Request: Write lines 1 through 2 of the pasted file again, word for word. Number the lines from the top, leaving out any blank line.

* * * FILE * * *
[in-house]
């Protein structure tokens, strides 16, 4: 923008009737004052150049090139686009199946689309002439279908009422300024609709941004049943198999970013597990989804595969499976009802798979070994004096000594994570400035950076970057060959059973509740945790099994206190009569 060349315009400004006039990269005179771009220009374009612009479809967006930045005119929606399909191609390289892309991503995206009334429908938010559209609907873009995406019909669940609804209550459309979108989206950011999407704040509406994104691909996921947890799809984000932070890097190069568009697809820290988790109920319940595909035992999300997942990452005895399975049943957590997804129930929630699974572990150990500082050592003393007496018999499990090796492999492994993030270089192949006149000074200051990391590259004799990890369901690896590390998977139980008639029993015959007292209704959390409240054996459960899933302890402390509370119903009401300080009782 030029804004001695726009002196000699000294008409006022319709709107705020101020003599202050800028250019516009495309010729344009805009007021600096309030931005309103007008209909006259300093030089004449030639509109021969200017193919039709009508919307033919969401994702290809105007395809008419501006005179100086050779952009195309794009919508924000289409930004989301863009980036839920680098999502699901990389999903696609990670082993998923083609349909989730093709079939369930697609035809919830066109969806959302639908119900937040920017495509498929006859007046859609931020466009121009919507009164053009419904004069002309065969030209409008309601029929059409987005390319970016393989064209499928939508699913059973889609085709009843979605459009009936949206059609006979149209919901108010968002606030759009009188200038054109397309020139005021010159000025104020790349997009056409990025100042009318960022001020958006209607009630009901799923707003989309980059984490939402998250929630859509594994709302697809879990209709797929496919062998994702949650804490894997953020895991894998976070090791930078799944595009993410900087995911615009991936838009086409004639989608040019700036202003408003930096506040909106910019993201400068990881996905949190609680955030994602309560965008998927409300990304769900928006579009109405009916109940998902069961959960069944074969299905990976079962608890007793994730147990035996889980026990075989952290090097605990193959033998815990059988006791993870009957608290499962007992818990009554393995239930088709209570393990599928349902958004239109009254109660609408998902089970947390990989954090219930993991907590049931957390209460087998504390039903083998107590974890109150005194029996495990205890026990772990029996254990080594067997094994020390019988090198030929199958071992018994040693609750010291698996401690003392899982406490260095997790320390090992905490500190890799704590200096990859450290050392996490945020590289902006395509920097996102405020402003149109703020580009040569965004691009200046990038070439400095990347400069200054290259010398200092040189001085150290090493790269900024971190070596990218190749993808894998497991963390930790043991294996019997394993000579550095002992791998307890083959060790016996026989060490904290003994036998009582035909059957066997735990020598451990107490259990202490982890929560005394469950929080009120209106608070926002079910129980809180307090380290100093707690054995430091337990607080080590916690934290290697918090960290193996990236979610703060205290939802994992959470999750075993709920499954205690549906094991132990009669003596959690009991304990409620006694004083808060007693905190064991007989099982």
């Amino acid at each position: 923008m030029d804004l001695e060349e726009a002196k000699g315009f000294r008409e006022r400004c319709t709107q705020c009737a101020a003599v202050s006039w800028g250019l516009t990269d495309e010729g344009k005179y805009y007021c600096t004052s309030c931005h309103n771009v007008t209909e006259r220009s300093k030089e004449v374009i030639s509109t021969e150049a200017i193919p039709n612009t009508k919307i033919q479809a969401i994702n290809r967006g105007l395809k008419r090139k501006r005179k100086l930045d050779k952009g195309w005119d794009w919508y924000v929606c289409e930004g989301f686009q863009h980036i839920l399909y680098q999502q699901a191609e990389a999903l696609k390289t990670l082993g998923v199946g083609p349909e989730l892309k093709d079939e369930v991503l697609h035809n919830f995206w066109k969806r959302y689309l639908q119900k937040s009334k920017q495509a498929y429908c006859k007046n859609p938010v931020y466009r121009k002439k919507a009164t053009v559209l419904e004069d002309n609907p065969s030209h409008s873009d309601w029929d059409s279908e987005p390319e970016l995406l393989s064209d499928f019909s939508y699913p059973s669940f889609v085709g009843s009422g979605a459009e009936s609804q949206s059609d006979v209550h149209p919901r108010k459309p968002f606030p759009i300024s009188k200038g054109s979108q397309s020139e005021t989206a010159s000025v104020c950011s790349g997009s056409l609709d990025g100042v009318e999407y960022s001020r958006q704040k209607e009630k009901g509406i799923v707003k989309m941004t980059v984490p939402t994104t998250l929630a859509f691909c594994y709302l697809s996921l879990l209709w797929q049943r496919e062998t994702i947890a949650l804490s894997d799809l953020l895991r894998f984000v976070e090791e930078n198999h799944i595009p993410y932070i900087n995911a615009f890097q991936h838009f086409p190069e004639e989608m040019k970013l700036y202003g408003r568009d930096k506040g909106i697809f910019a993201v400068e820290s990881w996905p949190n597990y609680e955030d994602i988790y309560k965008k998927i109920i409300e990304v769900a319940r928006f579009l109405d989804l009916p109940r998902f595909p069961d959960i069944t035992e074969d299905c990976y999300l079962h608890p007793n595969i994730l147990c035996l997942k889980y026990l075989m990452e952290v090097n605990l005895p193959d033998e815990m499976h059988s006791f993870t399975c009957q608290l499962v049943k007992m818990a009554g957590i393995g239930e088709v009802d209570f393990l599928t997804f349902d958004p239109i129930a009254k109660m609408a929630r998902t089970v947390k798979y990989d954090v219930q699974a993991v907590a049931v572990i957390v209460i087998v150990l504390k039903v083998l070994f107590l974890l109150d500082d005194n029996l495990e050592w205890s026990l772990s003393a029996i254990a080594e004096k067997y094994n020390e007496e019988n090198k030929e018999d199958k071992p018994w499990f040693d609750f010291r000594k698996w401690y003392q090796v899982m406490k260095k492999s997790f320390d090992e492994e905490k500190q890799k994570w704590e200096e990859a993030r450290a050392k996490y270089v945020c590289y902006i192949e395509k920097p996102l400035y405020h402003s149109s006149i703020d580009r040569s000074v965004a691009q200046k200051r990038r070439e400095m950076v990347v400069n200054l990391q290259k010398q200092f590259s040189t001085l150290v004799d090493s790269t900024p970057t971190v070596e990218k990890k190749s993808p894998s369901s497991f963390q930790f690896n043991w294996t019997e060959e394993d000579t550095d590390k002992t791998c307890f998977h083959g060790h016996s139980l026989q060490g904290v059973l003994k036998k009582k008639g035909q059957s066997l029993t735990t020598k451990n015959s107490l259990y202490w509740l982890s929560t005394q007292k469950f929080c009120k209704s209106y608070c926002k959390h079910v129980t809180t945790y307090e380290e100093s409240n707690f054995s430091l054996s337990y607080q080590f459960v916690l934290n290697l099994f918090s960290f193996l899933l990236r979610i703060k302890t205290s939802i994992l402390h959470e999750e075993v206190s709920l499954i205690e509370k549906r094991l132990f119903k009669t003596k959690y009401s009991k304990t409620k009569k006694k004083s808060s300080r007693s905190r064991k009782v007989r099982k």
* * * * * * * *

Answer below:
[in-house]
């Protein structure tokens, strides 16, 4: 923008009737004052150049090139686009199946689309002439279908009422300024609709941004049943198999970013597990989804595969499976009802798979070994004096000594994570400035950076970057060959059973509740945790099994206190009569 060349315009400004006039990269005179771009220009374009612009479809967006930045005119929606399909191609390289892309991503995206009334429908938010559209609907873009995406019909669940609804209550459309979108989206950011999407704040509406994104691909996921947890799809984000932070890097190069568009697809820290988790109920319940595909035992999300997942990452005895399975049943957590997804129930929630699974572990150990500082050592003393007496018999499990090796492999492994993030270089192949006149000074200051990391590259004799990890369901690896590390998977139980008639029993015959007292209704959390409240054996459960899933302890402390509370119903009401300080009782 030029804004001695726009002196000699000294008409006022319709709107705020101020003599202050800028250019516009495309010729344009805009007021600096309030931005309103007008209909006259300093030089004449030639509109021969200017193919039709009508919307033919969401994702290809105007395809008419501006005179100086050779952009195309794009919508924000289409930004989301863009980036839920680098999502699901990389999903696609990670082993998923083609349909989730093709079939369930697609035809919830066109969806959302639908119900937040920017495509498929006859007046859609931020466009121009919507009164053009419904004069002309065969030209409008309601029929059409987005390319970016393989064209499928939508699913059973889609085709009843979605459009009936949206059609006979149209919901108010968002606030759009009188200038054109397309020139005021010159000025104020790349997009056409990025100042009318960022001020958006209607009630009901799923707003989309980059984490939402998250929630859509594994709302697809879990209709797929496919062998994702949650804490894997953020895991894998976070090791930078799944595009993410900087995911615009991936838009086409004639989608040019700036202003408003930096506040909106910019993201400068990881996905949190609680955030994602309560965008998927409300990304769900928006579009109405009916109940998902069961959960069944074969299905990976079962608890007793994730147990035996889980026990075989952290090097605990193959033998815990059988006791993870009957608290499962007992818990009554393995239930088709209570393990599928349902958004239109009254109660609408998902089970947390990989954090219930993991907590049931957390209460087998504390039903083998107590974890109150005194029996495990205890026990772990029996254990080594067997094994020390019988090198030929199958071992018994040693609750010291698996401690003392899982406490260095997790320390090992905490500190890799704590200096990859450290050392996490945020590289902006395509920097996102405020402003149109703020580009040569965004691009200046990038070439400095990347400069200054290259010398200092040189001085150290090493790269900024971190070596990218190749993808894998497991963390930790043991294996019997394993000579550095002992791998307890083959060790016996026989060490904290003994036998009582035909059957066997735990020598451990107490259990202490982890929560005394469950929080009120209106608070926002079910129980809180307090380290100093707690054995430091337990607080080590916690934290290697918090960290193996990236979610703060205290939802994992959470999750075993709920499954205690549906094991132990009669003596959690009991304990409620006694004083808060007693905190064991007989099982």